Monthly Archives: May 2011

Landscape: Castleton Valley Color

There are a few stretches of road that call out to me more than any other, and Utah’s State Route 128 from Moab to Cisco is one of them. On a recent Canyonlands backpacking trip, we left Moab and followed SR-128 through Castleton Valley in search of a campsite. The evening light made Castleton Tower, the Fisher Towers, and the surrounding red rock formations come alive with color:

We stopped the car, got out, and stood there in the wind to take in the enormity of it all. Red dirt roads like this are out there, waiting to be explored—

The reds, blues, and greens this eve were intense…

…intense like the desert, intense like everything I love about this place.

Literature: The Writer’s Almanac

Since I started living in the cabin, The Writer’s Almanac is one of the things I look forward to hearing each morning at 9:35 on KUNC, my local National Public Radio broadcasting station. I don’t know why I haven’t been turned on to this program previously—I don’t think I ever heard it before I came into KUNC range. The first time I heard The Writer’s Almanac a few weeks ago, I was driving in my car and flipped to the station just in time to catch Garrison Keillor reading William Wordsworth’s “Daffodils.” For those of you who know me—a fan of all things British Romantic—this moment had me hooked. Now I hover around my radio until the program begins, and then of course I have to sit there in deep, silent thought for a few minutes after it’s over. Maybe public radio poetry is becoming, like, my form of prayer.

The Writer’s Almanac is a five-minute radio program that begins with Garrison Keillor offering some important milestones for the day—birthdays of famous writers, for example, or the day’s important historical events. He reads a poem, offers some closing comments, and then always says: “Be well, do good work, and keep in touch.”

In the past few weeks, I’ve been introduced to the poetry of new writers and reconnected with some of my favorite voices. Keillor reads a range of poetry—classic, experimental, modern, brand-new. If you haven’t yet become a devotee of The Writer’s Almanac, now is a good time to start tuning in. You can listen to the day’s audio on The Writer’s Almanac website: www.writersalmanac.publicradio.org and even download a daily podcast.

Today’s poem? “Flannery’s Angel” by Charles Wright. Check it out at www.writersalmanac.publicradio.org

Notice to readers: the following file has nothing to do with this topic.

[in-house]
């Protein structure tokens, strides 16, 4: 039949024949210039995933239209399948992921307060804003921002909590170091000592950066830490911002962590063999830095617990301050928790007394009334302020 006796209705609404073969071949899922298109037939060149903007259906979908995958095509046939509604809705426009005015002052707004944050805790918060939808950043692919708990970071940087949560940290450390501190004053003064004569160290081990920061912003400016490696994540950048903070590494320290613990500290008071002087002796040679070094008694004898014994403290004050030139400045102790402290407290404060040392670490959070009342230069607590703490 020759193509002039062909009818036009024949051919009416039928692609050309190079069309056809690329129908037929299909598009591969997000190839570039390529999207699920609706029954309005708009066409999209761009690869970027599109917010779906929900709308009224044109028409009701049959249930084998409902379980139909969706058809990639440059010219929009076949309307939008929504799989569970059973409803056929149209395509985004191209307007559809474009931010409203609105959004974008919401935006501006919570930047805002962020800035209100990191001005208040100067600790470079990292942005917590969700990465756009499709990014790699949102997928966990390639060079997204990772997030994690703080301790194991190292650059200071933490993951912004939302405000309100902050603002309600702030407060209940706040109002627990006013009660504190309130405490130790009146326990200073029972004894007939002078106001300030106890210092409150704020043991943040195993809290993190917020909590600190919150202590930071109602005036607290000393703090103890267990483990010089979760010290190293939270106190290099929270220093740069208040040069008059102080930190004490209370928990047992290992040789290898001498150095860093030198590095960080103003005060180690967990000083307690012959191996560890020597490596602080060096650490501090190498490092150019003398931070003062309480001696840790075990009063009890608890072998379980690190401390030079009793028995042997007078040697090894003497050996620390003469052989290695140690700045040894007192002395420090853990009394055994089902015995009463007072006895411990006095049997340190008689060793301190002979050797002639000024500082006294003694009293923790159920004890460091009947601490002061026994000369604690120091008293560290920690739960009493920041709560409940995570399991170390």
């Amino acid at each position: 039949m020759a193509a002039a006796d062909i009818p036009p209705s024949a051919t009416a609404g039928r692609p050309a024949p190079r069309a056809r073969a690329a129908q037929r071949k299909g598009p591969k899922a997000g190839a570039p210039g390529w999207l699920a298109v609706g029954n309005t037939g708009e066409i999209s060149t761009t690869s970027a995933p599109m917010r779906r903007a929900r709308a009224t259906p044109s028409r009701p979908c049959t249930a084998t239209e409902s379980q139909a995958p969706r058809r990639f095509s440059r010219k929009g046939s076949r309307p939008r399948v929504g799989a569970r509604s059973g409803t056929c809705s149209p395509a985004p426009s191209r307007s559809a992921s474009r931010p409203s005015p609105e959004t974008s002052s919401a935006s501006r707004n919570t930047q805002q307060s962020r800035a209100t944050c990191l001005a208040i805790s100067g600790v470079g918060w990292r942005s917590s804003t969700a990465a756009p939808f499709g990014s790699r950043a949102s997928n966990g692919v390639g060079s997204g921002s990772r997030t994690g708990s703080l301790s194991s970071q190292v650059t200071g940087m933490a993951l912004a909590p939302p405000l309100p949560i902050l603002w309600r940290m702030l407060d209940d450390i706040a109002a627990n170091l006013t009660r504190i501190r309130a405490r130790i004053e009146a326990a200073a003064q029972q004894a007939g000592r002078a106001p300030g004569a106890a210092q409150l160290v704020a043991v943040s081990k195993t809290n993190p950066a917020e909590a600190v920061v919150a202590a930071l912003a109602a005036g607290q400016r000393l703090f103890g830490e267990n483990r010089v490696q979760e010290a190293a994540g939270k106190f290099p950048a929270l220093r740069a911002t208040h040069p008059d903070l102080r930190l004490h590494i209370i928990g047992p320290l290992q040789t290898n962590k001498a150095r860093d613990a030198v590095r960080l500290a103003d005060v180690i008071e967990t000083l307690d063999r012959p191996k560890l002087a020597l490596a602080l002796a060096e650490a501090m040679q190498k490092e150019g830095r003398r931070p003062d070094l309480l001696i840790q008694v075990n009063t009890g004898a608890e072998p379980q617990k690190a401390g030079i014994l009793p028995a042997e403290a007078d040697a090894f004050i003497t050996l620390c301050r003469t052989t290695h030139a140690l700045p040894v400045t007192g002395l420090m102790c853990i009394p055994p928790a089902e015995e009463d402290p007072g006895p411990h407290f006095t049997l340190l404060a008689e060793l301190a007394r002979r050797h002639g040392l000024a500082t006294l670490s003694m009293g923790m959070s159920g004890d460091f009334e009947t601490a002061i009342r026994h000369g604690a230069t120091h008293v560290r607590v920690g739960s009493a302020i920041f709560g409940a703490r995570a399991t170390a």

Photo credit: National Public Media

Life: Canyonlands Camps

One of my favorite things about being in the Utah desert is hanging out in camp. Yes—the climbing/biking/backpacking is all great the desert, but there’s something about being in so much wide-open space that calms the soul. I get this sense more in camp, especially at night, and especially when there’s a campfire burning.

On Night One of the recent Canyonlands backpacking trip, we camped for free in a (mostly) climbers’ campground near Bridger Jack Mesa in Indian Creek (pictured above). Memories of my time here learning to crack climb came flooding back, and I stayed up after the sun went down to watch the nightlife come alive. Mice darted around while the Spaniards next to us got louder, and the campsite across from us became animated with singing and guitar playing.

We camped at Bridger Jack so that we were close to Beef Basin Road, which we drove down the next morning to access our trailhead at Cathedral Butte. On Night Two, we set up camp and watched the storms roll in. We woke up the next morning wind-worn and decided to hang out in camp while it hailed. Cathy laughed out loud as she read Bill Bryson’s Thunderbolt Kid

…I wrote in my journal and re-read underlined sections from my copy of Edward Abbey’s Desert Solitaire.

We took a leisurely pace the next day and spent most of the afternoon hanging out by the watering hole near Kirk Cabin before retiring to our Night Three campsite in the cliffs. We had to get a backcountry permit to camp in this area, and this campsite—known as SC1—was available by reservation only.

We were the only ones at SC1, and I felt like it was a place from another time. On this trip, I was in charge of all details related to the route/routefinding, and Cathy was in charge of food. She and her husband are known for spectacular hut trip culinary displays, and I wasn’t disappointed with our fare on this trip, quite colorful here, eh?

On Day Three, we hiked back to our car at the Cathedral Butte trailhead. After two nights of scrambling to set up the tent in wind, sleet, and rain, we opted to do the ultimate car camp on Night Four. Really—we camped in the car. I believe that vehicles are useless unless you can sleep in them, and this night reminded me how comfy sleeping in my Subaru can be.

(BTW—what am I wearing there? It’s like a combo dress-pants-winter-spring-hiker-climber ensemble.)

Even car camping like this in the desert is fun. With red rock cliffs and golden evening light as the backdrop, I’m perfectly content to sleep in a car, or a tent, or right out there in the open on sandy ground.

Landscape: Canyonlands and Salt Creek

I returned at the end of last week from five days of Canyonlands bliss. A true desert fix. My Boulderite gal-pal Cathy (at right) joined me for three days in Canyonlands National Park’s Needles area along the Upper Salt Creek trail. Instead of sticking with the normal route—a 22.5-mile trek along the creek wash—we decided to go adventuring and leave the main Salk Creek Trail at Big Pocket to link up with the Lavender Canyon Loop. But…due to lack of water in that area, we backtracked to Cathedral Butte (below), the namesake of the remote trailhead where we started. We drove nearly 20 miles of washboard-dirt road to arrive there on Day One.